It’s been a terrific 2017 for the organization which continues to be a positive presence in the Rogers Park community and remains strongly committed to its well-being. Over the past couple of years, we have truly put our money where our mouth is, and we plan to do more of the same in 2018. Members of RPBG should feel good about the contributions we have made and deserve a hearty round of congratulations. I wish everyone a Happy Holiday Season and a Prosperous New Year – here’s to an almost complete and very successful 2017, and best wishes for an even better 2018.

 

Steve Cain is a local investor and serves as Secretary of the RPBG, and he also writes and publishes our well received newsletter, The Builder. The views expressed in Steve’s Market Update are his own, and do not necessarily reflect the views of the organization.

 

 

November 2017 Market Update

November 2017 Market Update | Steve Cain, RPBG Director - Writer / Editor
November 8, 2017
 
The latest jobs report came out on Friday. It showed 261,000 new jobs created in October, a welcome reversal of the job losses that occurred the prior month. In fact, the October report revised the September numbers, shifting from a negative (minus 33,000) to a positive (plus 18,000) net new jobs. Unemployment also fell from 4.2% to 4.1%, the lowest it has been since December 2000, nearly seventeen long years ago!
 
The October jobs report is certainly good news for the economy. Part of the reason the October number was so big is the same reason the September number was so low. You may recall we had some interesting weather late summer and early fall this year with three major hurricanes wreaking havoc on the economies of the Texas and Louisiana Gulf Coast, Florida and Puerto Rico. The devastation caused by these storms temporarily put a lot of people out of work. No one expected all of these job losses to be permanent, and the October jobs report is one measure of the ongoing recovery from those weather events.
 
But the trend is still clear. With the upward revision in job numbers for the month of September, the US economy is now in its 85th month (that’s seven years and one month) of positive job growth. This is an impressive number by any measure, and represents one of the longest stretches of job growth the country has ever experienced.
 
If there is any bad news in these job and unemployment numbers, it is that the distribution of these new jobs remains uneven, and is not widespread across the country. The Chicago area seems to be a good example of both the good and the bad of this trend. While the Central Area booms, the rest of the city and region are not doing as well. Overall, the Chicago area economy is growing, but at a slower rate than the nation and most other large metro areas.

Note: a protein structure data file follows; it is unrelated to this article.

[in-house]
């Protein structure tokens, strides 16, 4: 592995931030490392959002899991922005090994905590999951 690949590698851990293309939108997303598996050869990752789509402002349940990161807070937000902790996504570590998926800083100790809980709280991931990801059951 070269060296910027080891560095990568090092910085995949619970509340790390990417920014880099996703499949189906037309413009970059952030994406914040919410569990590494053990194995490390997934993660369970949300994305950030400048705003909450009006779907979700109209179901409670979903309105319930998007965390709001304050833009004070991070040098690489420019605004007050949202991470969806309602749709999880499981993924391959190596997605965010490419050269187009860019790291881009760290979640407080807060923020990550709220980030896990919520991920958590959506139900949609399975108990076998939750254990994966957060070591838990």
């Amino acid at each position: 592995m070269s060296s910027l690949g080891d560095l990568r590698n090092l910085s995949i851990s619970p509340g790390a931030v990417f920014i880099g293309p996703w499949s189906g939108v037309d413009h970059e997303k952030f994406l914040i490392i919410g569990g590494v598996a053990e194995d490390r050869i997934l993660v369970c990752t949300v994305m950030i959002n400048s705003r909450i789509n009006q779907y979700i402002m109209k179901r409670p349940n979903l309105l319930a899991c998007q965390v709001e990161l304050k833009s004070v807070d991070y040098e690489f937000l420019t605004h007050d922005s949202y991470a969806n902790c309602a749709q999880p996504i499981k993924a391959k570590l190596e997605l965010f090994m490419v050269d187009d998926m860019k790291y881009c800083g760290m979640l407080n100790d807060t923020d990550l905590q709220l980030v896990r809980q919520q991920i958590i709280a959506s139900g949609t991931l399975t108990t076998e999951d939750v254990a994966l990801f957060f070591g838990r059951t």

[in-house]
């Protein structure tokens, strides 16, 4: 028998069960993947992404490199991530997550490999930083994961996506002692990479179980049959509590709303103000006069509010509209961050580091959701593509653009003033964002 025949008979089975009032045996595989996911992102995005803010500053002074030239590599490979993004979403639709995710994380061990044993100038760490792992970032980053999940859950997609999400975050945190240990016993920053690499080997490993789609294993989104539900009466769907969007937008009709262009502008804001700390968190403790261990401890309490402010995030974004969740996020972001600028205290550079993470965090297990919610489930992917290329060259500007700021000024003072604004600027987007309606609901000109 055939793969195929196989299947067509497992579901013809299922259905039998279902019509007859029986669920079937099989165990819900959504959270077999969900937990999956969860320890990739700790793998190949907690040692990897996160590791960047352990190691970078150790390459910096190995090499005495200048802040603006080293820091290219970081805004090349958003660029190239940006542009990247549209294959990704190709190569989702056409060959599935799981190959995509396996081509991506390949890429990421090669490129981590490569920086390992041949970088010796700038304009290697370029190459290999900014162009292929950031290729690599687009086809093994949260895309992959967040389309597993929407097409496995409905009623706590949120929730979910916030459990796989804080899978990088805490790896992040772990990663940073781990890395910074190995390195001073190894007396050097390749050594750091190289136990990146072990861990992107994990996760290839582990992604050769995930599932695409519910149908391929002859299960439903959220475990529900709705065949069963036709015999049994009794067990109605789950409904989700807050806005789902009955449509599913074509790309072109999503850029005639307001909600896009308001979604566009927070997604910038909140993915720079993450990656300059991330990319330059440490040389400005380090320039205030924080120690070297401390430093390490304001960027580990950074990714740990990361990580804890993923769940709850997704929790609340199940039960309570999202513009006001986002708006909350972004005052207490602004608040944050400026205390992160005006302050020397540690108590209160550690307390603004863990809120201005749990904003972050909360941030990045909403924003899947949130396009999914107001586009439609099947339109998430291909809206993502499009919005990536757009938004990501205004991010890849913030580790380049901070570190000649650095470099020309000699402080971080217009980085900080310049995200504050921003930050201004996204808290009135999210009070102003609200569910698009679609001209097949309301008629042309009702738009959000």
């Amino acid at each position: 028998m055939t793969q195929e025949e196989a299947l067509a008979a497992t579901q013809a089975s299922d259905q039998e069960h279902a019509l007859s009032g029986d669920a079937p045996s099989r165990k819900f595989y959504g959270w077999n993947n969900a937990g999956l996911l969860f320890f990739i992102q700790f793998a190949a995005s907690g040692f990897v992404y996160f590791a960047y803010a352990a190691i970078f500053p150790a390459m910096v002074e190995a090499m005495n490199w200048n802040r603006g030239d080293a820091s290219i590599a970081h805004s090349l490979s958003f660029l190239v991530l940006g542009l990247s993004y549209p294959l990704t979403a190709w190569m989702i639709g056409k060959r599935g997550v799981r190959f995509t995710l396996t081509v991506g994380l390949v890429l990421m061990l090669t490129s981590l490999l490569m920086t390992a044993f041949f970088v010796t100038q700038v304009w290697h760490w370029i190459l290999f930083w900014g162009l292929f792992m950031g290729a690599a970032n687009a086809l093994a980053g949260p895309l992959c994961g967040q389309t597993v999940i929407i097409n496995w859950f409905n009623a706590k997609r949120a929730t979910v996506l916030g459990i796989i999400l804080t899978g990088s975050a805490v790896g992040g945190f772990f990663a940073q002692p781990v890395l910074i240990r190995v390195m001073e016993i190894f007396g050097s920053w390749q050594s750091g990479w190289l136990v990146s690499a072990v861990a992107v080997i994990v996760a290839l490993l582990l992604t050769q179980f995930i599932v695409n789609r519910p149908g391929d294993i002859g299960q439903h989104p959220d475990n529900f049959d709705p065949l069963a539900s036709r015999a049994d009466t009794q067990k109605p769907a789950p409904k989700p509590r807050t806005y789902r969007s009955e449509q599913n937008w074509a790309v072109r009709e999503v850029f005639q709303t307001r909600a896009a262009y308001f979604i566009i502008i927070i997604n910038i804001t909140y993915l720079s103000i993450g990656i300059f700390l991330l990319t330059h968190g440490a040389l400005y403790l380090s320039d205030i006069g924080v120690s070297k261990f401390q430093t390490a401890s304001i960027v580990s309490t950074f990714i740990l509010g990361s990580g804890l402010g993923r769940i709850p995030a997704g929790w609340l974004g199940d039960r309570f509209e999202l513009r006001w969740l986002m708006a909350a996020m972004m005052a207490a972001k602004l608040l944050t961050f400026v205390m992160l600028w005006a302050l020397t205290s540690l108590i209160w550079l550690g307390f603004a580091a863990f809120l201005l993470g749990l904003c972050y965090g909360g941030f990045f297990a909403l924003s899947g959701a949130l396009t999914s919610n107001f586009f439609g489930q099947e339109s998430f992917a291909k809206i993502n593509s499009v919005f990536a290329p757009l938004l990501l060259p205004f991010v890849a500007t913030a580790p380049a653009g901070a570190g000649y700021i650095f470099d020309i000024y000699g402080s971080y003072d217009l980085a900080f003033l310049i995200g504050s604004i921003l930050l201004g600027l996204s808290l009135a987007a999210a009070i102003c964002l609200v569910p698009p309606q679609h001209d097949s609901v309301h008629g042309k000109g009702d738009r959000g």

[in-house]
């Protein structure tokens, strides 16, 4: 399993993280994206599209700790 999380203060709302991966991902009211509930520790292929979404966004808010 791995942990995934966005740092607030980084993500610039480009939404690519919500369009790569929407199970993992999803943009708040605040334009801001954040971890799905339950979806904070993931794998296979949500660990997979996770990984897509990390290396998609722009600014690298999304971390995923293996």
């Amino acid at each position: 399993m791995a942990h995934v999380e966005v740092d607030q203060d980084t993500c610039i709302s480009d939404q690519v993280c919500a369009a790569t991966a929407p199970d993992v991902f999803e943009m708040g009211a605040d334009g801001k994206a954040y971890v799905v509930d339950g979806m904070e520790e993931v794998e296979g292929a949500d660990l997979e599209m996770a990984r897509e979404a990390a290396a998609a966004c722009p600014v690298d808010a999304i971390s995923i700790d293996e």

One indication of this trend is housing values. While a few downtown and near-downtown zip codes have seen housing values recover to pre-recession levels, most of the rest of the city and suburbs have not. The downtown economy may be the region’s golden goose, but it is not large enough to lift the whole region. Previous large job losses in manufacturing, and current weakness in retail, continue to hobble many parts of the Chicago area. The region’s growing economic sectors are simply not dominant enough to completely make up for the weaker sectors across all areas of the city and suburbs.
 
In my own experience, we have seen weaker demand and declining effective rents for our few remaining available apartment units in Rogers Park and other far North Side neighborhoods. Some of this is simply due to the time of the year. The pre-holiday months of November and December are often the most difficult time of the year to find tenants. 
 
But some of this seems to be due to a shift in the market. After years of steady rent growth and strong demand, the market appears to be tilting from a landlord’s market to a tenant’s market. We have had to reduce rents and are still seeing tepid interest. These observations are anecdotal and personal. I can’t say that other property owners have been experiencing the same thing. But the pain is real – we are having a harder time renting units.
 
Perhaps the continued economic expansion will rev things up in Chicago again and the spring leasing season will bring a return to stronger demand and increasing rents. I, for one, am holding my breath. The national trends do not apply equally to all places. Chicago is not Austin or Seattle. We are just going to have to live with that reality… and keep hoping Amazon chooses us for their next headquarters!